Characteristic #3: Space is difficult to reach. Not only does it take time to build a satellite; it also takes time and a great deal of infrastructure and related expense to launch it. Various capabilities are necessary to place an object into orbit. One must have a satellite and a launch vehicle. That vehicle is launched from some kind of facility that has a launch pad, a mission-control facility, and surveillance equipment with which to monitor and control the launch. There is usually an assembly or mating facility for placing the satellite payload on the rocket. Finally, other tracking sites are necessary to ensure that the payload has reached the proper orbit, has separated from the launching rocket, and is functioning properly after it has entered orbit.

All of these elements combine to make space operations expensive.12 Until quite recently, only major countries could afford space operations, but private companies have entered the market.

The differences among these major space launch providers are the result of a number of factors, the most important of which is reliability of launch. This is no small affair when satellite payloads cost hundreds of millions or even billions of dollars. ULA has perhaps the longest track record of successful launches. SpaceX, a competing private venture, is the newest entrant and therefore does not yet have an established track record, making its reliability more of an unknown.

Types of Orbits13

While there is no terrain in space, there are orbital bands that are loosely defined by their altitude above the Earth’s surface. There is no clear demarcation among them, but space experts in general talk about three main orbital bands.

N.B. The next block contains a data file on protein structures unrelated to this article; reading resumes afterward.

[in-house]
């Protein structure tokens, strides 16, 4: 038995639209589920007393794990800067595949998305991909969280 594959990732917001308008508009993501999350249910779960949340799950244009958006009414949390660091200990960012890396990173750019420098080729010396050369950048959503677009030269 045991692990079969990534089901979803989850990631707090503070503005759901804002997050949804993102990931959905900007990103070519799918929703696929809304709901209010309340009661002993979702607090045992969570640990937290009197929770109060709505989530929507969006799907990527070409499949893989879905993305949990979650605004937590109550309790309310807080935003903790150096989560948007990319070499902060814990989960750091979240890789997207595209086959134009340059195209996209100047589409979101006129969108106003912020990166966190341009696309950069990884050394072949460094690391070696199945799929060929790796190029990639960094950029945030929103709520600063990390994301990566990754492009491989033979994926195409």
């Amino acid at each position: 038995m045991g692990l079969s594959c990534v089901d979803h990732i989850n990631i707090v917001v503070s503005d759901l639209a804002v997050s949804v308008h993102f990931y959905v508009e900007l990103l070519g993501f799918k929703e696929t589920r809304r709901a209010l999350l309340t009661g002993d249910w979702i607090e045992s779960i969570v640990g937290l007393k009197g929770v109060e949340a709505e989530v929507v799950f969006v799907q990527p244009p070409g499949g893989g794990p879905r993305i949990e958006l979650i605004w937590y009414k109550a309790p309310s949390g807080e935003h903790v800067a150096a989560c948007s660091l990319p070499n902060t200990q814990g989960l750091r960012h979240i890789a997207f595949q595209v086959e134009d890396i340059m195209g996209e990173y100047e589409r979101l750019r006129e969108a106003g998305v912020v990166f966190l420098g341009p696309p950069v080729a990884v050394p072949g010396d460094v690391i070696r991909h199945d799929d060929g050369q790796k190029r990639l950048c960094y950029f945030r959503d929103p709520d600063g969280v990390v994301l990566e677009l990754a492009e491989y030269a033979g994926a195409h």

Low Earth Orbit (LEO). This is the part of outer space that begins at about 100 miles above the Earth and extends to 1,200 miles. A variety of satellites populate this band, including various types of reconnaissance and Earth observation satellites, some weather satellites, and various scientific satellites. Because it is closer to Earth, a satellite in LEO can see smaller objects than a comparably equipped satellite at a higher altitude can.

However, satellites in LEO have a more limited field of view. They are essentially viewing a ribbon of the Earth’s surface as they orbit around the planet.14 The closer to Earth, the narrower the ribbon, much as a flashlight’s area of illumination shrinks or expands the closer to or farther away it gets from the spot at which it is pointed. Moreover, because of orbital mechanics, an object in LEO cannot hover over a given point unless it uses an enormous amount of fuel to stay in position. Therefore, satellites in this orbital band cannot maintain surveillance over any particular point on Earth. Instead, any individual satellite will pass over a given spot every few hours. Multiple satellites in a constellation can keep a given spot on Earth under constant surveillance—but at the cost of fielding multiple satellites.

Objects in LEO also have a more limited life span. Though they are operating above the bulk of Earth’s atmosphere, they nonetheless are still operating within its upper reaches. This imposes atmospheric drag so that their orbit drops (or decays) over time. At 150 km altitude, a satellite begins to lose altitude within a day; at 400 km, it could remain in orbit for a year before its orbit began to decay appreciably.15